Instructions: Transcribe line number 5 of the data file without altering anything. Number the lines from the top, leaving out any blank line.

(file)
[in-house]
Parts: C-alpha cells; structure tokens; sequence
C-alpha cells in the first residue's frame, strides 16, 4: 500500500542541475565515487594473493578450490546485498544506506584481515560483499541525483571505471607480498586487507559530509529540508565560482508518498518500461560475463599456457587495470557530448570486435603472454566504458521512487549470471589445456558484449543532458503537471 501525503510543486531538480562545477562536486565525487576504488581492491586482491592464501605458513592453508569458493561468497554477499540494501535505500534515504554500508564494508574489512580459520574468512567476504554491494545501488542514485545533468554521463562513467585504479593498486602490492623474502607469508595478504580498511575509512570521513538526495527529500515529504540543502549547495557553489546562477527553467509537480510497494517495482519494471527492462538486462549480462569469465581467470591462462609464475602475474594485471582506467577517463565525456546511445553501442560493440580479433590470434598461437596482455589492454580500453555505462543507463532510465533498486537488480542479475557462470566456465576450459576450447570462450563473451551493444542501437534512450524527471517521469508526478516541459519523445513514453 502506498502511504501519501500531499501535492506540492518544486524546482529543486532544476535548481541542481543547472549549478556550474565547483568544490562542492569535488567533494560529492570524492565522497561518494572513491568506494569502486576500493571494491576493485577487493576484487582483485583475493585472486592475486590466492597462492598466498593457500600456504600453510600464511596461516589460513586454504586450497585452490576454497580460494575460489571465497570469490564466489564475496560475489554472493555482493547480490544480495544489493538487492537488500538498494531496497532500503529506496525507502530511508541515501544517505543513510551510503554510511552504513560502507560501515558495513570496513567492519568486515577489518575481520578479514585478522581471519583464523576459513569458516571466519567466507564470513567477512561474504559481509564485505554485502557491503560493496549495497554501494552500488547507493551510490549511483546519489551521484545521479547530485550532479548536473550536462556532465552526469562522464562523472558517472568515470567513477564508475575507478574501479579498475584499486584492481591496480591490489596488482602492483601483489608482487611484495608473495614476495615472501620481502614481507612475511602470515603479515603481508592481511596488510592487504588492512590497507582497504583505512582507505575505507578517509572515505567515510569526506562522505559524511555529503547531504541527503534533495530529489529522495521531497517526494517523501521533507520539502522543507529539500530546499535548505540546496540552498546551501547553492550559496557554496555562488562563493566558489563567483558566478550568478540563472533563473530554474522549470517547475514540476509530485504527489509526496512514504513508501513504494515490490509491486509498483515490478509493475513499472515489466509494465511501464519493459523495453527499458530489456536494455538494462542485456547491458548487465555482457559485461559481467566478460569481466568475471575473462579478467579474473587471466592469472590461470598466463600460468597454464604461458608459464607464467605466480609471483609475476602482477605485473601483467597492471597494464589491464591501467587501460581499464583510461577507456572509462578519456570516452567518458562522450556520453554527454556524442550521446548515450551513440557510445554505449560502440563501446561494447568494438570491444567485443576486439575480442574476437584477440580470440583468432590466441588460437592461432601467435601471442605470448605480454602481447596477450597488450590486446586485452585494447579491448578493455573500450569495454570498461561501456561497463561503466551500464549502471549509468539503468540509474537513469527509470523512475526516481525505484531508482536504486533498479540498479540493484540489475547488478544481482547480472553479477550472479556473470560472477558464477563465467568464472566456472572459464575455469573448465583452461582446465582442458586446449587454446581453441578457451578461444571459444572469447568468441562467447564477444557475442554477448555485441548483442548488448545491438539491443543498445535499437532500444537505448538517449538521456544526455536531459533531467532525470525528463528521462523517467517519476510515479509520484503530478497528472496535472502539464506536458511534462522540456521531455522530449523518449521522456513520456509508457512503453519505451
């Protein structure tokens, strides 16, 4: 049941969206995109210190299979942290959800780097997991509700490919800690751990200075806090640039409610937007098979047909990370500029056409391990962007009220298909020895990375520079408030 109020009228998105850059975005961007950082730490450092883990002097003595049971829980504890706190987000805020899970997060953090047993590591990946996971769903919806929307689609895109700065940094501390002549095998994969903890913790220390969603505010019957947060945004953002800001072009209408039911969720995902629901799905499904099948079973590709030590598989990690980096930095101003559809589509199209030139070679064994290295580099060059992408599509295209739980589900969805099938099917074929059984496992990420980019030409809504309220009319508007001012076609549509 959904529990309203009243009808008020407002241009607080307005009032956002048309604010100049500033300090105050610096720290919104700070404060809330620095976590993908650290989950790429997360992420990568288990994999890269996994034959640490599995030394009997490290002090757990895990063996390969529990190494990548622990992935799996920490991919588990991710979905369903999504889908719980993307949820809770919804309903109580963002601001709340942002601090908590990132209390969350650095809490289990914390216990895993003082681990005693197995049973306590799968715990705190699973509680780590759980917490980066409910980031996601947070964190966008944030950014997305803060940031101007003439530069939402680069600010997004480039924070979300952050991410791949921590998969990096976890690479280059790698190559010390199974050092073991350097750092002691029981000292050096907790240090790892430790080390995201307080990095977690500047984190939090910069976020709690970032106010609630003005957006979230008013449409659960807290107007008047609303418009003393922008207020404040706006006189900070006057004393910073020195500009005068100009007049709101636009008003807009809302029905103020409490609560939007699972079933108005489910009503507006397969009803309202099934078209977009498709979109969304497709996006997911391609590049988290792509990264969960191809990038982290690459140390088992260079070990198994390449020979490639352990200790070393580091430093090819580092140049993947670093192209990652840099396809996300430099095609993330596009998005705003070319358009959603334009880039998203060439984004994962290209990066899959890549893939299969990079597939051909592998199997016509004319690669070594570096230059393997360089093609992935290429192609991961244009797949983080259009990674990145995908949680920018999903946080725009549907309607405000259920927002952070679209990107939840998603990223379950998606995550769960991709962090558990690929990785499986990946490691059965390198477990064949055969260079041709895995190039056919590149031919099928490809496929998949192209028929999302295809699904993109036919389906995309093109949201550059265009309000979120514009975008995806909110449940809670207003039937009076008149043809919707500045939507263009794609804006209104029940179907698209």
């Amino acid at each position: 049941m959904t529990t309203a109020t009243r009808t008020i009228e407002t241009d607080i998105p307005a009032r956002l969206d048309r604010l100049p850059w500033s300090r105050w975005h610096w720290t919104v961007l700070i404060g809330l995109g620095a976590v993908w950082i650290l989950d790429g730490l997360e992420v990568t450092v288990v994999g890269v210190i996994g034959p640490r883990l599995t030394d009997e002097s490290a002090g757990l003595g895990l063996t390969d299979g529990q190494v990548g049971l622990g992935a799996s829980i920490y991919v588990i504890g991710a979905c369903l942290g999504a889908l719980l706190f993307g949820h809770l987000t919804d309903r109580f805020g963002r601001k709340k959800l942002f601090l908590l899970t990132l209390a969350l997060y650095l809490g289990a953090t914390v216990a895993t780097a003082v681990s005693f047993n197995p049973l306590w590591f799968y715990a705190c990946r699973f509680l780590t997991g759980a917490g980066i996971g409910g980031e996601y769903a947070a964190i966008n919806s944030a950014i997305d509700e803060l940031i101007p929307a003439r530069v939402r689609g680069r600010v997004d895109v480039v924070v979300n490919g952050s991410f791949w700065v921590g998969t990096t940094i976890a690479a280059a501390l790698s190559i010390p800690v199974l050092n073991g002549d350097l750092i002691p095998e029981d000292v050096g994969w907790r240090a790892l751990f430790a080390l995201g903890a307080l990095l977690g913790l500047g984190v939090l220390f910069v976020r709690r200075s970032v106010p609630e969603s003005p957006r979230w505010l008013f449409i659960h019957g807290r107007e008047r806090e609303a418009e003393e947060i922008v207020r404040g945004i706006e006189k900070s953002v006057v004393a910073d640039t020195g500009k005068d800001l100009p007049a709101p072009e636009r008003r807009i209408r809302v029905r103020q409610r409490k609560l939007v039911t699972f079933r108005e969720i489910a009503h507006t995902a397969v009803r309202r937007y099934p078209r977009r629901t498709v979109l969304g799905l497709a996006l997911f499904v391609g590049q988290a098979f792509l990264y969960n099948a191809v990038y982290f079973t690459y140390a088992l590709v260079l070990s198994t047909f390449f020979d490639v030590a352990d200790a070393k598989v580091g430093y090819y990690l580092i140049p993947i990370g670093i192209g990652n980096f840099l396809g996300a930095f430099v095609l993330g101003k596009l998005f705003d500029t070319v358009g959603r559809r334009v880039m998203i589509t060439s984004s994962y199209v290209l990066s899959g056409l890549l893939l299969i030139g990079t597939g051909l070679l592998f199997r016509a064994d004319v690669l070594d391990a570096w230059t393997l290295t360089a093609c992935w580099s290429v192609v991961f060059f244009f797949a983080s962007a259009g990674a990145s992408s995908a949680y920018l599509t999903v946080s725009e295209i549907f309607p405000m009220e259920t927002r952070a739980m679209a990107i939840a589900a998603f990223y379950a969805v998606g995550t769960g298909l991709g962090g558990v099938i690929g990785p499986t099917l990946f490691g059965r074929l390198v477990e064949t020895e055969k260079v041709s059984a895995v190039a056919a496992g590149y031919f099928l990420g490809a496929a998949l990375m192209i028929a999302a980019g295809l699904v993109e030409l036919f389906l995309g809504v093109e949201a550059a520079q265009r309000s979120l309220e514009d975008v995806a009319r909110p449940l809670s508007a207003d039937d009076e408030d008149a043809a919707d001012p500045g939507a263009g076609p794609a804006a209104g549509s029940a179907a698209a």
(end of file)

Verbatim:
């Amino acid at each position: 049941m959904t529990t309203a109020t009243r009808t008020i009228e407002t241009d607080i998105p307005a009032r956002l969206d048309r604010l100049p850059w500033s300090r105050w975005h610096w720290t919104v961007l700070i404060g809330l995109g620095a976590v993908w950082i650290l989950d790429g730490l997360e992420v990568t450092v288990v994999g890269v210190i996994g034959p640490r883990l599995t030394d009997e002097s490290a002090g757990l003595g895990l063996t390969d299979g529990q190494v990548g049971l622990g992935a799996s829980i920490y991919v588990i504890g991710a979905c369903l942290g999504a889908l719980l706190f993307g949820h809770l987000t919804d309903r109580f805020g963002r601001k709340k959800l942002f601090l908590l899970t990132l209390a969350l997060y650095l809490g289990a953090t914390v216990a895993t780097a003082v681990s005693f047993n197995p049973l306590w590591f799968y715990a705190c990946r699973f509680l780590t997991g759980a917490g980066i996971g409910g980031e996601y769903a947070a964190i966008n919806s944030a950014i997305d509700e803060l940031i101007p929307a003439r530069v939402r689609g680069r600010v997004d895109v480039v924070v979300n490919g952050s991410f791949w700065v921590g998969t990096t940094i976890a690479a280059a501390l790698s190559i010390p800690v199974l050092n073991g002549d350097l750092i002691p095998e029981d000292v050096g994969w907790r240090a790892l751990f430790a080390l995201g903890a307080l990095l977690g913790l500047g984190v939090l220390f910069v976020r709690r200075s970032v106010p609630e969603s003005p957006r979230w505010l008013f449409i659960h019957g807290r107007e008047r806090e609303a418009e003393e947060i922008v207020r404040g945004i706006e006189k900070s953002v006057v004393a910073d640039t020195g500009k005068d800001l100009p007049a709101p072009e636009r008003r807009i209408r809302v029905r103020q409610r409490k609560l939007v039911t699972f079933r108005e969720i489910a009503h507006t995902a397969v009803r309202r937007y099934p078209r977009r629901t498709v979109l969304g799905l497709a996006l997911f499904v391609g590049q988290a098979f792509l990264y969960n099948a191809v990038y982290f079973t690459y140390a088992l590709v260079l070990s198994t047909f390449f020979d490639v030590a352990d200790a070393k598989v580091g430093y090819y990690l580092i140049p993947i990370g670093i192209g990652n980096f840099l396809g996300a930095f430099v095609l993330g101003k596009l998005f705003d500029t070319v358009g959603r559809r334009v880039m998203i589509t060439s984004s994962y199209v290209l990066s899959g056409l890549l893939l299969i030139g990079t597939g051909l070679l592998f199997r016509a064994d004319v690669l070594d391990a570096w230059t393997l290295t360089a093609c992935w580099s290429v192609v991961f060059f244009f797949a983080s962007a259009g990674a990145s992408s995908a949680y920018l599509t999903v946080s725009e295209i549907f309607p405000m009220e259920t927002r952070a739980m679209a990107i939840a589900a998603f990223y379950a969805v998606g995550t769960g298909l991709g962090g558990v099938i690929g990785p499986t099917l990946f490691g059965r074929l390198v477990e064949t020895e055969k260079v041709s059984a895995v190039a056919a496992g590149y031919f099928l990420g490809a496929a998949l990375m192209i028929a999302a980019g295809l699904v993109e030409l036919f389906l995309g809504v093109e949201a550059a520079q265009r309000s979120l309220e514009d975008v995806a009319r909110p449940l809670s508007a207003d039937d009076e408030d008149a043809a919707d001012p500045g939507a263009g076609p794609a804006a209104g549509s029940a179907a698209a």